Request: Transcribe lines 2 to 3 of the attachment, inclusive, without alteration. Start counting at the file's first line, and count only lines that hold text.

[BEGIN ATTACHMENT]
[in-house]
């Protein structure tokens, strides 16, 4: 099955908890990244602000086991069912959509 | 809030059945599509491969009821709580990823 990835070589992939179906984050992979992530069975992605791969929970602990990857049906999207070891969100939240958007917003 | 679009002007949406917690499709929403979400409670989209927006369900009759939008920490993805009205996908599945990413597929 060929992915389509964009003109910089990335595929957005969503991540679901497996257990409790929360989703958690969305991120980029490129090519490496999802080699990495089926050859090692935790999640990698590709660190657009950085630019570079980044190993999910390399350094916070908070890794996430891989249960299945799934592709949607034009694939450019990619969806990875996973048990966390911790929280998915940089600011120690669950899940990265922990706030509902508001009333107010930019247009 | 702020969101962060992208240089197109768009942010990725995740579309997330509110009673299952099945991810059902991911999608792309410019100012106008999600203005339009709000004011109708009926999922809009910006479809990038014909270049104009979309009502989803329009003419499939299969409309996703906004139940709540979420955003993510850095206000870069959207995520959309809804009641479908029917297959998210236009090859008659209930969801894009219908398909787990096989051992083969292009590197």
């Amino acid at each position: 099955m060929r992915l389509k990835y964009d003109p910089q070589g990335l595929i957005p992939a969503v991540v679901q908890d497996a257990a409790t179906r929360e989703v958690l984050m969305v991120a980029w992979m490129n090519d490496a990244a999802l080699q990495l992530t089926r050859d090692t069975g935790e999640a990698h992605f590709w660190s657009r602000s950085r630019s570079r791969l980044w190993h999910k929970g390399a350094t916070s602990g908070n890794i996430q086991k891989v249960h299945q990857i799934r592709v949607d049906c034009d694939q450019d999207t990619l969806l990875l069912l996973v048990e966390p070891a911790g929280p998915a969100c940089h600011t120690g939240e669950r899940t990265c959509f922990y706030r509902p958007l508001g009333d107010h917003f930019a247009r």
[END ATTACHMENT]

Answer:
């Protein structure tokens, strides 16, 4: 099955908890990244602000086991069912959509 | 809030059945599509491969009821709580990823 990835070589992939179906984050992979992530069975992605791969929970602990990857049906999207070891969100939240958007917003 | 679009002007949406917690499709929403979400409670989209927006369900009759939008920490993805009205996908599945990413597929 060929992915389509964009003109910089990335595929957005969503991540679901497996257990409790929360989703958690969305991120980029490129090519490496999802080699990495089926050859090692935790999640990698590709660190657009950085630019570079980044190993999910390399350094916070908070890794996430891989249960299945799934592709949607034009694939450019990619969806990875996973048990966390911790929280998915940089600011120690669950899940990265922990706030509902508001009333107010930019247009 | 702020969101962060992208240089197109768009942010990725995740579309997330509110009673299952099945991810059902991911999608792309410019100012106008999600203005339009709000004011109708009926999922809009910006479809990038014909270049104009979309009502989803329009003419499939299969409309996703906004139940709540979420955003993510850095206000870069959207995520959309809804009641479908029917297959998210236009090859008659209930969801894009219908398909787990096989051992083969292009590197």
């Amino acid at each position: 099955m060929r992915l389509k990835y964009d003109p910089q070589g990335l595929i957005p992939a969503v991540v679901q908890d497996a257990a409790t179906r929360e989703v958690l984050m969305v991120a980029w992979m490129n090519d490496a990244a999802l080699q990495l992530t089926r050859d090692t069975g935790e999640a990698h992605f590709w660190s657009r602000s950085r630019s570079r791969l980044w190993h999910k929970g390399a350094t916070s602990g908070n890794i996430q086991k891989v249960h299945q990857i799934r592709v949607d049906c034009d694939q450019d999207t990619l969806l990875l069912l996973v048990e966390p070891a911790g929280p998915a969100c940089h600011t120690g939240e669950r899940t990265c959509f922990y706030r509902p958007l508001g009333d107010h917003f930019a247009r």